This isn’t a conservative screed against anything that smacks of socialism, which is something I appreciated about it, just a good hard look at a human monster and his victims. Some may say this book was fifty years too late, but in an age when one sees the hammer-and-sickle popping back up again as some symbol of benevolent revolution, a study like this is all too necessary.
Hollow Earth (2005)
This is easily the least disturbing book on this list, though when considered alongside the nascent “Flat Earth” movement, it does have some unfortunate relevance to our time. One of the kookier conspiracies out there has it that the Earth is hollow and filled with life, all fed by an interior sun floating at the center of the hollow or perhaps a lesser source of light and heat. In the 19th century, some theorists proposed an even wilder version of the story: we are in the hollow Earth, somehow failing to notice that our world is concave and not convex. Standish’s entertaining book takes us through these theories, as well as some of the cults that adhered to them at one point or another. We learn how some of those who believed we are trapped inside a sphere tried proving this to their contemporaries, or at least to their credulous fan-base.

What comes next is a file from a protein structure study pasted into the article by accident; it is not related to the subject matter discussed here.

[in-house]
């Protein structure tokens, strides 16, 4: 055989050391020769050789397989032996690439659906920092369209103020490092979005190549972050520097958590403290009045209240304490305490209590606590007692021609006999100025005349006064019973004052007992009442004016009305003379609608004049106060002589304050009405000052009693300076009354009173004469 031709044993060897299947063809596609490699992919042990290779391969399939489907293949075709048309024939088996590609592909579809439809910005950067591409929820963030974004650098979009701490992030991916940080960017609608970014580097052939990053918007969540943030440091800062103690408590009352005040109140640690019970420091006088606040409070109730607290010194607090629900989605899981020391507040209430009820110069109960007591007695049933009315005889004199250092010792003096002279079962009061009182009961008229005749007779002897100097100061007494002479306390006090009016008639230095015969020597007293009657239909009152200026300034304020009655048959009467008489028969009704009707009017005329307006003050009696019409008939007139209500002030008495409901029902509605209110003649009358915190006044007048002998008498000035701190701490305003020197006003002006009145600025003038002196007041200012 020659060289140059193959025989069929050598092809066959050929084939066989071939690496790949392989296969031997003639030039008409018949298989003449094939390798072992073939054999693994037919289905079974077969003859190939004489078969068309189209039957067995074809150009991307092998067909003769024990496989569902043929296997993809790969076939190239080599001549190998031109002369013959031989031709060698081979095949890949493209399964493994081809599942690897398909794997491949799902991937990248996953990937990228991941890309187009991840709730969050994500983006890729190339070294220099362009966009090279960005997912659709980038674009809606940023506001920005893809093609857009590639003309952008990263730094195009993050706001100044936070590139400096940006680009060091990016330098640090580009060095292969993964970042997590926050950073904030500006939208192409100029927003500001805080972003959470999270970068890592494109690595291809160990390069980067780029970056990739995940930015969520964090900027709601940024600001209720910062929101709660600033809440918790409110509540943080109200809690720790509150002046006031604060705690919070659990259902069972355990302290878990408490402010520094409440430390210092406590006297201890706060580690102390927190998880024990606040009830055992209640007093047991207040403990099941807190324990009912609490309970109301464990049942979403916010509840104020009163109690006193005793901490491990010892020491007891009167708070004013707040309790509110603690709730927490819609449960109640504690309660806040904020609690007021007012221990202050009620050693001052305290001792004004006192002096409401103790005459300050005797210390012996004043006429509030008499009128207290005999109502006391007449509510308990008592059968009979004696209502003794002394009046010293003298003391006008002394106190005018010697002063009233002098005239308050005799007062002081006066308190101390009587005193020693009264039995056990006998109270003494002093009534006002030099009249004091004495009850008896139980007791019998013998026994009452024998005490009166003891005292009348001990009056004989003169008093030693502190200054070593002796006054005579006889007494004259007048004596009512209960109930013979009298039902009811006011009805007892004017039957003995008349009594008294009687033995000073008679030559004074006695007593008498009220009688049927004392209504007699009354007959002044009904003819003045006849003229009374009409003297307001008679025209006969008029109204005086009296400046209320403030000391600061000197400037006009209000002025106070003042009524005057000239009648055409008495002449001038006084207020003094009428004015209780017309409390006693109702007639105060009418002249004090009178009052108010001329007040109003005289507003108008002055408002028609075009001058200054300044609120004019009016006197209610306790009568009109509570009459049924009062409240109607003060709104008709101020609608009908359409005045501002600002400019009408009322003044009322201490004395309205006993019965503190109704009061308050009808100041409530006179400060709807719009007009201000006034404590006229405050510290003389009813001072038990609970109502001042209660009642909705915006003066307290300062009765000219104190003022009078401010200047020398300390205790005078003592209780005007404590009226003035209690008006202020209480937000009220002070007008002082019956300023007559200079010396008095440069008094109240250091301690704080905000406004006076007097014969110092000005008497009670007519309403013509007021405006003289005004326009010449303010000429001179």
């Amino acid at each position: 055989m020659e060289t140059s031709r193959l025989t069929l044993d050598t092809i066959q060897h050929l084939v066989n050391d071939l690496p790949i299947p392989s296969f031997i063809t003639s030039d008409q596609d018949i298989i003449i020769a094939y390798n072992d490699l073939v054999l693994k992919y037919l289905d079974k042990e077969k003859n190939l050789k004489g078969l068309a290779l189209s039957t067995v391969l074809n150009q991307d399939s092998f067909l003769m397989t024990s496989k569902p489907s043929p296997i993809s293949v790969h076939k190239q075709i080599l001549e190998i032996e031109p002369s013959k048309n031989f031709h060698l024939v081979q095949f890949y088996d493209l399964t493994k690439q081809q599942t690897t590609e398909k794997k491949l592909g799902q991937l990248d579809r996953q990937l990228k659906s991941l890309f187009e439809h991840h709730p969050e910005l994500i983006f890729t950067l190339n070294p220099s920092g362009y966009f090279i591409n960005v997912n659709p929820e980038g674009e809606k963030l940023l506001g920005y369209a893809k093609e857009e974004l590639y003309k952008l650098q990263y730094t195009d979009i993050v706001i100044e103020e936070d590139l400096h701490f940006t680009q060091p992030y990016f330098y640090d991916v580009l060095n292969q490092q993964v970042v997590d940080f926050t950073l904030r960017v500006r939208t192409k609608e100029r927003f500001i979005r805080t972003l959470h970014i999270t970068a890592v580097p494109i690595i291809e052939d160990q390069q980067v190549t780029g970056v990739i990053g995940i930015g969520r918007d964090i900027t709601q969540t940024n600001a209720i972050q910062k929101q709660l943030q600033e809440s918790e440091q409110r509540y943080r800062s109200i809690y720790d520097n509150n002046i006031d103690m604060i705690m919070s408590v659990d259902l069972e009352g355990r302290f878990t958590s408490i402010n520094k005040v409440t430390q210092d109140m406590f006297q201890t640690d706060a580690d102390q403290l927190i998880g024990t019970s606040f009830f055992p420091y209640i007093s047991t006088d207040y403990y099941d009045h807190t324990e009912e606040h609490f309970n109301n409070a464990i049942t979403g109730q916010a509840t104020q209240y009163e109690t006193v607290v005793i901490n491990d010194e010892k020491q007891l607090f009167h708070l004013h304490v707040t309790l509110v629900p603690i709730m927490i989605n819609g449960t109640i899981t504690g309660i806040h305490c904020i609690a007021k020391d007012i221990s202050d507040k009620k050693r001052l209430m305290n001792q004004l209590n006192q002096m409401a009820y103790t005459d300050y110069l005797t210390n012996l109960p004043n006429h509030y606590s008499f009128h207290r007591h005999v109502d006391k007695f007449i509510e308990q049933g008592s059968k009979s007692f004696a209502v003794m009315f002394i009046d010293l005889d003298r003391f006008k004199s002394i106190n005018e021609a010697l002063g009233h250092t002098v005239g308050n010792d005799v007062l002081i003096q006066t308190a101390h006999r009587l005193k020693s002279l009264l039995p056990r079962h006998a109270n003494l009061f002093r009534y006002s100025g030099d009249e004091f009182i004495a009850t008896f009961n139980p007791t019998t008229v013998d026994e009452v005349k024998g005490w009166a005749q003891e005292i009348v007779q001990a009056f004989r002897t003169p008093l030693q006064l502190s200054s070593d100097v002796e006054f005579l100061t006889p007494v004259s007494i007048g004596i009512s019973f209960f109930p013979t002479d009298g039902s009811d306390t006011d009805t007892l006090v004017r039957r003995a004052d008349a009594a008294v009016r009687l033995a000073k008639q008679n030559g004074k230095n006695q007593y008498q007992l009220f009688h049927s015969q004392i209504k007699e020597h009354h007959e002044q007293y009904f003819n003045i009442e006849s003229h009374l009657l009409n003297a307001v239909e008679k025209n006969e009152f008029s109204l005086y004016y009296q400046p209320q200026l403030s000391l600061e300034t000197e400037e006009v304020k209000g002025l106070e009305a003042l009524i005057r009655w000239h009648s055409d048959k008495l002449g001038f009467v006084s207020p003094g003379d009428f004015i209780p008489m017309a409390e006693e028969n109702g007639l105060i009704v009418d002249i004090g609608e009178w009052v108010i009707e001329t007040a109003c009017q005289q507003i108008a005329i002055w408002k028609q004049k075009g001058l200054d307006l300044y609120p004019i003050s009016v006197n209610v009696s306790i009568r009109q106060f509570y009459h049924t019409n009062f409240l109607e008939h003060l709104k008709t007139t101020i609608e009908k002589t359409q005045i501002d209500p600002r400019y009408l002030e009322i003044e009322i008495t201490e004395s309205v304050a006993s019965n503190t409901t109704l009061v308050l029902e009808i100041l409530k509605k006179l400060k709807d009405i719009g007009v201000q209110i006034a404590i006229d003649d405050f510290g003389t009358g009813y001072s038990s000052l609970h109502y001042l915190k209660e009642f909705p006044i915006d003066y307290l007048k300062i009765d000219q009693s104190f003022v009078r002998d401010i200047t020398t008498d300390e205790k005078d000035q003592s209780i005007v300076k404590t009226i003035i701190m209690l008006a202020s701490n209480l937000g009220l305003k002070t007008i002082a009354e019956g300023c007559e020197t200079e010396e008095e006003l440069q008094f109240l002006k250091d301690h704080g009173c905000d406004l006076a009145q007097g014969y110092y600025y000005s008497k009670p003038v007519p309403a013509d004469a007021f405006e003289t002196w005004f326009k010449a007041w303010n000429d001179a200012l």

Standish spends more space going through the literature of the hollow Earth idea, finding many nascent science fiction novels and utopian screeds that used this setting. Of course, these authors also populated their inside-out planet with monsters, from dinosaurs to imagined alien creatures. Alongside this historical and literary matter, Standish includes many illustrations, from scenes from the novels he considers to earnest attempts at imagining this underground world by its true believers.
On Monsters (2009)
Stephen T. Asma
Of the books on this list that consider monsters, this is by far the most comprehensive. Asma takes us on a journey from beasts supposedly encountered by Alexander the Great’s men to modern cyber-organic dreams of our future bodies. Everyone from disabled people who lived out their lives as circus freaks to vampires and werewolves makes an appearance here. I particularly respect Asma for trying on a variety of interpretive lenses in considering this beings, not getting too stuck in any one psychological, political, or evolutionary perspective but sampling from them all. This is another book with plenty of illustrations and while it explores some heady topics, I didn’t feel it got bogged down by that gnarled academic language that is a monstrosity of our own time.
Monsters in America (2011)
W. Scott Poole